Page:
He looked at her, realizing he hadn’t heard anything she had said. “Uh. Yeah, sounds great.”

She clutched her hands together and squealed before throwing her barely clad body at him, hugging him around the neck. “This is going to be so great!” Pulling away, she clapped her hands. “Guys! Jax just agreed to let me be the lead on our group performance!”

The gathering grew quiet. Even Kendra stopped smiling at him.

Crap. He’d agreed to what?

The door to the studio barely closed before Kendra cocked a brow at Jax. Her coach. The person she was supposed to trust to get her to the finish line of this crazy contest. And he was putting Randi in the role of lead singer? They weren’t even supposed to have a lead singer.

“I know, I know,” he said. “I don’t need you to give me that look. I know you think I messed up.”


“Can you trust me? Just a little?”

She sighed and eased her stance, willing to at least give the man his last words before she choked the life out of him. “Fine. Care to tell me why you agreed to Randi’s plan?”

“Well…” He glanced at the camera behind her.

Kendra looked back, too. Funny how she’d already gotten so used to having the crew around that she’d actually forgotten this little confrontation was being filmed for the TV show. She frowned and crossed her arms, still waiting for Jax to convince her he wasn’t setting Randi up to take the crown.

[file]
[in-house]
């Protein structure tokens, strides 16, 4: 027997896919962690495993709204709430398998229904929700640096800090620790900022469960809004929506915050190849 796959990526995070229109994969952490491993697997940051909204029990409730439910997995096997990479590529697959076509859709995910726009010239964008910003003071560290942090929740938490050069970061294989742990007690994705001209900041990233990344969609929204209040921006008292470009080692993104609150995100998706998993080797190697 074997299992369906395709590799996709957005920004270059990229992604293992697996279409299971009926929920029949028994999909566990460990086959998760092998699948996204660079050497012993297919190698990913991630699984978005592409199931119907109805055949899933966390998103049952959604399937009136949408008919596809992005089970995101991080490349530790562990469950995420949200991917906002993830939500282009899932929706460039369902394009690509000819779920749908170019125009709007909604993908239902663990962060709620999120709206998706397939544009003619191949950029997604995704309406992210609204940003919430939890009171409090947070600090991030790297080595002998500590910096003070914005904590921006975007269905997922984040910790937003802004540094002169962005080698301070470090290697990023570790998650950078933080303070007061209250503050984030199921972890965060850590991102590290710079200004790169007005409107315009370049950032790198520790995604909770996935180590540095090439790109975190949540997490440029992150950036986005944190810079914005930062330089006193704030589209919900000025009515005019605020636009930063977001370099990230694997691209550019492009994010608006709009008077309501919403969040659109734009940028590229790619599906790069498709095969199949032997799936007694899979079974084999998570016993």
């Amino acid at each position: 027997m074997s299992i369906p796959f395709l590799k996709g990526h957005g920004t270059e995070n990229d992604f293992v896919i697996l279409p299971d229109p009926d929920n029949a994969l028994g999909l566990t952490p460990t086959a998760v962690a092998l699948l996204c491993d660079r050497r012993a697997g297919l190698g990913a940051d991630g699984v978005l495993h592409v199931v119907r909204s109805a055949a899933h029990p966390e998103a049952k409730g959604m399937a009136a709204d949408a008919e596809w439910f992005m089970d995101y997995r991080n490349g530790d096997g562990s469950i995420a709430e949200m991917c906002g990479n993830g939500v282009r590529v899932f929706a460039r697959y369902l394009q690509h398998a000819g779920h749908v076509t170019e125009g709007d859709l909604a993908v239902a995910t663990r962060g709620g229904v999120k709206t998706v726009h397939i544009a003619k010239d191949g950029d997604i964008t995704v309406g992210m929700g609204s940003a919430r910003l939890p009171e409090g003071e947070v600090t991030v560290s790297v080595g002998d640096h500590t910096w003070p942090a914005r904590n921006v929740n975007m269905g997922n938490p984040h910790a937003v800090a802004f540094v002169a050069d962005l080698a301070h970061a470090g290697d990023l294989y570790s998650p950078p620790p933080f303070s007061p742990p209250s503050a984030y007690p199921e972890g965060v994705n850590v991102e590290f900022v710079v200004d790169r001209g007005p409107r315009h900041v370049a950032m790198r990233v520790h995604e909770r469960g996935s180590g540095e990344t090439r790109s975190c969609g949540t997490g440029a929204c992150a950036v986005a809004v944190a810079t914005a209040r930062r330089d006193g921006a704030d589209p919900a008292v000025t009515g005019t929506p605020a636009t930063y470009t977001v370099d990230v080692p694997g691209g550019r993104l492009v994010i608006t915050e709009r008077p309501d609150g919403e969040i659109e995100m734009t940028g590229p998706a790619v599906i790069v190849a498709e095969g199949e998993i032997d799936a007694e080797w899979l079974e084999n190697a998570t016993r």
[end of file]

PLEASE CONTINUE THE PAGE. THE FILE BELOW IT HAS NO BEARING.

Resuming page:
He sat on a stool and clutched his hands together, letting them drop between his spread knees. She thought he actually had a bit of a pout on his face as he shrugged. “I’m not.”

“So you didn’t tell her she could be the lead singer?”

He puffed his cheeks out and let his breath eek out slowly.


“I guess I kind of did, but,” he was quick to add when she rolled her head back. “It’s not what you think.”

“So what is it?”

“You’ll all get a chance to sing, to show your stuff, but this is a pop song. And who could be a better representation of pop than Randi? Right?”

She could see on his face that he was making this up as he went. Crap. She would get stuck with the coach who had no idea what he was doing.

“So. We let Randi carry the team this week. And…someone else carry the team next week. She won’t always be the lead. And calling her the lead is really an exaggeration. She’s the highlight. See? There’s a difference.”

She stared at him for a moment before scoffing. “Right. Sure.” Sitting on the stool next to him, she shrugged. Like she was going to get to the end anyway. “So what are we working on?”